Databases

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This page is part of the Getting Started Section.

In BaseX, a database is a pretty light-weight concept and can be compared to a collection. It contains an arbitrary number of resources, addressed by their unique database path. Resources can either be XML documents or raw files (binaries). Some information on binary data can be found on an extra page.

Contents

[edit] Create Databases

New databases can be created via commands, in the GUI, or with any of our APIs. If some input is specified along with the create operation, it will be added to the database in a bulk operation:

Database must follow the valid names constraints. Various parsers can be chosen to influence the database creation, or to convert different formats to XML.

[edit] Access Resources

Stored resources and external documents can be accessed in different ways:

[edit] XML Documents

Various XQuery functions exist to access XML documents in databases:

Function Example Description
db:open db:open("db", "path/to/docs") Returns all documents that are found in the database db at the (optional) path path/to/docs.
fn:collection collection("db/path/to/docs") Returns all documents at the location path/to/docs in the database db.
If no path is specified after the database, all documents in the database will be returned.
If no argument is specified, all documents of the database will be returned that has been opened in the global context.
fn:doc doc("db/path/to/doc.xml") Returns the document at the location path/to/docs in the database db.
An error is raised if the specified yields zero or more than one document.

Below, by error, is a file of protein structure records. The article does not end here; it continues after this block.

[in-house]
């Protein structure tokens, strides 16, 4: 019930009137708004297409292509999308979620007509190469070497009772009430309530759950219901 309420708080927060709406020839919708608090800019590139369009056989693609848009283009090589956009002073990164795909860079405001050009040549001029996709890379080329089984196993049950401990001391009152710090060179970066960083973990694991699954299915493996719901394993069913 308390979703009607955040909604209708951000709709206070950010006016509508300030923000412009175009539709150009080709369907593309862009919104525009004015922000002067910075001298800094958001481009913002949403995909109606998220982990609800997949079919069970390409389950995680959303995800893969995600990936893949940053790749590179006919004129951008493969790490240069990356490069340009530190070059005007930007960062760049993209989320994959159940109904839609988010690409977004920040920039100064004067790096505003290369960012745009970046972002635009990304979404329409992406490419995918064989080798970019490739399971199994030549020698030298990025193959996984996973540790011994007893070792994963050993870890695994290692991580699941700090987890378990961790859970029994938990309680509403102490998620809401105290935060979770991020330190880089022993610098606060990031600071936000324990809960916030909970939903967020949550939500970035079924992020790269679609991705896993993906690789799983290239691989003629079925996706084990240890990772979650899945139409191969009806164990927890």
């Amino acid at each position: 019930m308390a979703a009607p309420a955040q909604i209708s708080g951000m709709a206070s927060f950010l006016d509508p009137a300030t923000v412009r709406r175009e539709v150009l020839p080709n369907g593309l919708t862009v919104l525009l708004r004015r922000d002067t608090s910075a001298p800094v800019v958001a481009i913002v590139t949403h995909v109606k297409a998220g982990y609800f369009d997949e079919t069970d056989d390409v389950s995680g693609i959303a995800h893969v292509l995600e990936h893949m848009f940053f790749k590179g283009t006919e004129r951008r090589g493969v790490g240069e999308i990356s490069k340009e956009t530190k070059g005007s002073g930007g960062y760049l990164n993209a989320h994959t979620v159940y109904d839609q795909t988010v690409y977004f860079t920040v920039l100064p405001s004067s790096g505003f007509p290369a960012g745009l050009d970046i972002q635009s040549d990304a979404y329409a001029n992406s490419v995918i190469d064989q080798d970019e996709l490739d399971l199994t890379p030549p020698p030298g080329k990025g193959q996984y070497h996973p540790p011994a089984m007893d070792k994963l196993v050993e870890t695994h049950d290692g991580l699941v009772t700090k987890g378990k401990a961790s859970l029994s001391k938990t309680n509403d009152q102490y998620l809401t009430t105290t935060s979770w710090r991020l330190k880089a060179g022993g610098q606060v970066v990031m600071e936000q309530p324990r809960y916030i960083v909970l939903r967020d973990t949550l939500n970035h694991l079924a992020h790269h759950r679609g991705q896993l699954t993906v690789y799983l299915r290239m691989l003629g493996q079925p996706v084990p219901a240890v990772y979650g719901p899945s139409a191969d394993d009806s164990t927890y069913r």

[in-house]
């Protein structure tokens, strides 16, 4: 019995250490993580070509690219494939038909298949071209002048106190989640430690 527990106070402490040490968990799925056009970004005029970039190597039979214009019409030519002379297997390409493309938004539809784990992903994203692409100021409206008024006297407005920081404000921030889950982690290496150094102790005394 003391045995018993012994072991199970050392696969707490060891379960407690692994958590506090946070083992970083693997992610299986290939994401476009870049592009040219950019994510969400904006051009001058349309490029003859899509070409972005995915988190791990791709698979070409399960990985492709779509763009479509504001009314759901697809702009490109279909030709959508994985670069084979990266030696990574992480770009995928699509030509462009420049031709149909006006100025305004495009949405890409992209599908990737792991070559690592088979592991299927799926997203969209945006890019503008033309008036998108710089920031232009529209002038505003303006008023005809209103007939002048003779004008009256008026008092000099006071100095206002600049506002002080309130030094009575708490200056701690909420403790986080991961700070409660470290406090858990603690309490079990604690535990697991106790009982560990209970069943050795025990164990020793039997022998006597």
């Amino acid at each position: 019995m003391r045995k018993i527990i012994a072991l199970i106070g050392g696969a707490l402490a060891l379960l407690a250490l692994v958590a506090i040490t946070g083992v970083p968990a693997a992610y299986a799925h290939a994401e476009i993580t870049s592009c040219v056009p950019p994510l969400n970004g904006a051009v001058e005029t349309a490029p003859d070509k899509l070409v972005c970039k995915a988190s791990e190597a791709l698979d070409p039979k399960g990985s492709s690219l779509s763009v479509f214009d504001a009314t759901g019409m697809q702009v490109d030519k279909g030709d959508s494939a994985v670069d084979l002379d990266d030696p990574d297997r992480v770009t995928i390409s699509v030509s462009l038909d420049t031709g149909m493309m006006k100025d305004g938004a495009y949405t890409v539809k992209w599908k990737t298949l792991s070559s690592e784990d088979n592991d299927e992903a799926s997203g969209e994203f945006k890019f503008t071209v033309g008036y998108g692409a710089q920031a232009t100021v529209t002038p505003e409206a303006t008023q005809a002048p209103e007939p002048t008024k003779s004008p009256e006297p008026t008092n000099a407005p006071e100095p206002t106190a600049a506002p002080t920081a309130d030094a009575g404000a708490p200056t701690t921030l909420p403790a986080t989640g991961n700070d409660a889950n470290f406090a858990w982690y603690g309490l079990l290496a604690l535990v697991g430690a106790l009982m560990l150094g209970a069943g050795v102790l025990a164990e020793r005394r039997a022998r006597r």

If the DEFAULTDB option is turned on, the path argument of the fn:doc or fn:collection function will first be resolved against the globally opened database.

Two more functions are available for retrieving information on database nodes:

Function Example Description
db:name db:name($node) Returns the name of the database in which the specified $node is stored.
db:path db:path($node) Returns the path of the database document in which the specified $node is stored.

The fn:document-uri and fn:base-uri functions return URIs that can also be reused as arguments for the fn:doc and fn:collection functions. As a result, the following example query always returns true:

every $c in collection('anyDB')
satisfies doc-available(document-uri($c))

If the argument of fn:doc or fn:collection does not start with a valid database name, or if the addressed database does not exist, the string is interpreted as URI reference, and the documents found at this location will be returned. Examples:

[edit] Raw Files

declare option output:method "raw";
db:retrieve('multimedia', 'sample.avi')

[edit] HTTP Services

[edit] Update Resources

Once you have created a database, additional commands exist to modify its contents:

The AUTOFLUSH option can be turned off before bulk operations (i.e. before a large number of new resources is added to the database).

The ADDCACHE option will first cache the input before adding it to the database. This is helpful when the input documents to be added are expected to eat up too much main memory.

The following commands create an empty database, add two resources, explicitly flush data structures to disk, and finally delete all inserted data:

CREATE DB example
SET AUTOFLUSH false
ADD example.xml
SET ADDCACHE true
ADD /path/to/xml/documents
STORE TO images/ 123.jpg
FLUSH
DELETE /

You may as well use the BaseX-specific XQuery Database Functions to create, add, replace, and delete XML documents:

let $root := "/path/to/xml/documents/"
for $file in file:list($root)
return db:add("database", $root || $file)

Last but not least, XML documents can also be added via the GUI and the Database menu.

[edit] Export Data

All resources stored in a database can be exported, i.e., written back to disk. This can be done in several ways:

[edit] Changelog

Version 7.2.1
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